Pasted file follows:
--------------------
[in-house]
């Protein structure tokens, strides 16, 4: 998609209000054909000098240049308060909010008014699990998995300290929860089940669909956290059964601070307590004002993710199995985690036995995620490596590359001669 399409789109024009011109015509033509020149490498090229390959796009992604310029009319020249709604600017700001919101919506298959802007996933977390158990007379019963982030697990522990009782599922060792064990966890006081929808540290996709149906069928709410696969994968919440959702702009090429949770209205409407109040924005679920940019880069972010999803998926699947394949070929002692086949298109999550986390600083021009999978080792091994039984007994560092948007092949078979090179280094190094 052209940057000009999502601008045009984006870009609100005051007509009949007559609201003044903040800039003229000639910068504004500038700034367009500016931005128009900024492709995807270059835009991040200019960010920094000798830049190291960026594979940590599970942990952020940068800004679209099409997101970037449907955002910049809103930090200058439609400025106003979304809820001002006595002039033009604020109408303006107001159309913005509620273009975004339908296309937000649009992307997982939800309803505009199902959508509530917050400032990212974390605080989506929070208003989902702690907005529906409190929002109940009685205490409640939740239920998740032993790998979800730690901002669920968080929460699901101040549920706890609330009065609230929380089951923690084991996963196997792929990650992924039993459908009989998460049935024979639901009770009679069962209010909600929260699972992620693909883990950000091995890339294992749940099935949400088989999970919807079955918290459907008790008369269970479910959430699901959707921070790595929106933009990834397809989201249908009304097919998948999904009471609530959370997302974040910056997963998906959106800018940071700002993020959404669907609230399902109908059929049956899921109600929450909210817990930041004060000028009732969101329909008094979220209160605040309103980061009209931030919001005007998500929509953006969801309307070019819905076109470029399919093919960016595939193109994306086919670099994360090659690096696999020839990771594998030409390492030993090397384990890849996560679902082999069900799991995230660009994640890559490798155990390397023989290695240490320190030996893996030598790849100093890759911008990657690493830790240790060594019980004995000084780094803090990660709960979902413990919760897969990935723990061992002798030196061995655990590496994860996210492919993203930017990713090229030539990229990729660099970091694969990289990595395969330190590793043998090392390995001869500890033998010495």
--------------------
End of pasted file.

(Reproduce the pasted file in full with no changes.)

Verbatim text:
[in-house]
């Protein structure tokens, strides 16, 4: 998609209000054909000098240049308060909010008014699990998995300290929860089940669909956290059964601070307590004002993710199995985690036995995620490596590359001669 399409789109024009011109015509033509020149490498090229390959796009992604310029009319020249709604600017700001919101919506298959802007996933977390158990007379019963982030697990522990009782599922060792064990966890006081929808540290996709149906069928709410696969994968919440959702702009090429949770209205409407109040924005679920940019880069972010999803998926699947394949070929002692086949298109999550986390600083021009999978080792091994039984007994560092948007092949078979090179280094190094 052209940057000009999502601008045009984006870009609100005051007509009949007559609201003044903040800039003229000639910068504004500038700034367009500016931005128009900024492709995807270059835009991040200019960010920094000798830049190291960026594979940590599970942990952020940068800004679209099409997101970037449907955002910049809103930090200058439609400025106003979304809820001002006595002039033009604020109408303006107001159309913005509620273009975004339908296309937000649009992307997982939800309803505009199902959508509530917050400032990212974390605080989506929070208003989902702690907005529906409190929002109940009685205490409640939740239920998740032993790998979800730690901002669920968080929460699901101040549920706890609330009065609230929380089951923690084991996963196997792929990650992924039993459908009989998460049935024979639901009770009679069962209010909600929260699972992620693909883990950000091995890339294992749940099935949400088989999970919807079955918290459907008790008369269970479910959430699901959707921070790595929106933009990834397809989201249908009304097919998948999904009471609530959370997302974040910056997963998906959106800018940071700002993020959404669907609230399902109908059929049956899921109600929450909210817990930041004060000028009732969101329909008094979220209160605040309103980061009209931030919001005007998500929509953006969801309307070019819905076109470029399919093919960016595939193109994306086919670099994360090659690096696999020839990771594998030409390492030993090397384990890849996560679902082999069900799991995230660009994640890559490798155990390397023989290695240490320190030996893996030598790849100093890759911008990657690493830790240790060594019980004995000084780094803090990660709960979902413990919760897969990935723990061992002798030196061995655990590496994860996210492919993203930017990713090229030539990229990729660099970091694969990289990595395969330190590793043998090392390995001869500890033998010495």